A Plumber’s Guide to Caring for Older Plumbing
There is no denying the appeal of an older dwelling. From aesthetic elements like ornate woodwork to functional features like laundry chutes, many homeowners enjoy the charm of bygone eras that remains to this day in older homes.
Yet, choosing to live in an older structure has its challenges, and common household plumbing problems are no exception. You can’t control how the home was built or altered over the years, what plumbing codes existed at the time, or what materials were used, but you can get to know your older plumbing a little better to help prevent common problems.
You’ll find that most plumbing issues in older homes begin with the skeleton of your plumbing system—the pipes. As recently as the 1960s, cast iron and galvanized pipes were used by plumbers for both indoor and outdoor plumbing. There are many common problems with these pipes than can affect your entire house.
Cast iron and galvanized pipes are susceptible to mineral buildup and calcification along the interior edges. Over time, this buildup can thicken and reduce the water-carrying capacity of the pipes. In addition to slowing the flow of water, mineral buildup also means non-liquid particles are more likely to get stuck and cause clogs.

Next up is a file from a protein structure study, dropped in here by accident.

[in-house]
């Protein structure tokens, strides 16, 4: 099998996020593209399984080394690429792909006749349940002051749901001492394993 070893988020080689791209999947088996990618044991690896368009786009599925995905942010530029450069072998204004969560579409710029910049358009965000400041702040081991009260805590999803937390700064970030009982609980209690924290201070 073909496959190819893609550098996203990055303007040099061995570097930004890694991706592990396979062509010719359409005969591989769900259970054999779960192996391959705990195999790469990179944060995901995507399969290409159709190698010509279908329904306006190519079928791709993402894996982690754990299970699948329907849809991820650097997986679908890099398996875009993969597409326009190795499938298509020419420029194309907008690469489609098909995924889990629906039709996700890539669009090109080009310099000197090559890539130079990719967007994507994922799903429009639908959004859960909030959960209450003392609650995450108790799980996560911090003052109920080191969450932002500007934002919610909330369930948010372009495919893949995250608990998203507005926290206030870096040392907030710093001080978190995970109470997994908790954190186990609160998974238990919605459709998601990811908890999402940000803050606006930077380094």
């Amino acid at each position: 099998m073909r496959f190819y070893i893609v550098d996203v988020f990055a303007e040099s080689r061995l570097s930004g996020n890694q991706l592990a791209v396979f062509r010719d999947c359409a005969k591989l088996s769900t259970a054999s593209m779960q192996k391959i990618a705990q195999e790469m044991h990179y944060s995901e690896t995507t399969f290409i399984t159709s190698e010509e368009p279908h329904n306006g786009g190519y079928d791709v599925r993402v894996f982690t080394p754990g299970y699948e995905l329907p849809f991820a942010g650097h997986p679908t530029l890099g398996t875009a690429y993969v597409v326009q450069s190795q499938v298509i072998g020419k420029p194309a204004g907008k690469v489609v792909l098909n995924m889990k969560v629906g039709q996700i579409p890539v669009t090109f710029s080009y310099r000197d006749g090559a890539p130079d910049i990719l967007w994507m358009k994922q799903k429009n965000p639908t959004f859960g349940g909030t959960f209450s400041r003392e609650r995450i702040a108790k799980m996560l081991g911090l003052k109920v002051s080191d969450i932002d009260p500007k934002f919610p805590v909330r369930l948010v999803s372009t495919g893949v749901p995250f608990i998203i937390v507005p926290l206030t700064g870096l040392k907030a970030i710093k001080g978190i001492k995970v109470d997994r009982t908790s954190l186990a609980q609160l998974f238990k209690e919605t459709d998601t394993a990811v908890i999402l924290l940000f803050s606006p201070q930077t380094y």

Old cast iron or galvanized pipes also tend to corrode and rust. The interior surface of these pipes becomes pitted and rough, snagging hair, food particles, grease and other waste products as they flow through. These materials accumulate to form clogs. Over time, pits in the metal can become breaks or leaks.
Preventative Actions to Take in Older Homes
Until it is time to call a plumber to replace older pipes, there are things you can do to help keep pipes clear and prevent clogs or leaks:
- Put a strainer over bathtub and drains to catch as much hair as possible.
- Once a week, pour three or four gallons of boiling hot water down the drain. This will break up soap scum and flush it down the line.
- Once a month, use an environmentally safe drain cleaner to dissolve any remaining grime and coat the walls to prevent future buildup from accumulating.
- When you start to notice a slow drain, address the problem immediately by using a plunger to dislodge the clog before it grows.
Benefits of Modern Pipes
The most common materials for pipes today are copper and PVC. These products are far superior to cast iron pipes because they are very durable. In addition, they provide a very smooth surface that does not corrode, rust, or become pitted. Any necessary repairs should be completed by replacing old pipes with newer materials when possible. Overall, you should strongly consider preventing future problems by replacing all of your pipes throughout the home.
If you find yourself facing a drain clog that you can’t seem to clear yourself, give Roto-Rooter a call anytime day or night. In addition to addressing your plumbing problems, our expert plumbers can advise you on replacing your old cast iron or galvanized pipes with new ones and build a plan for bringing your older home’s plumbing into the modern age.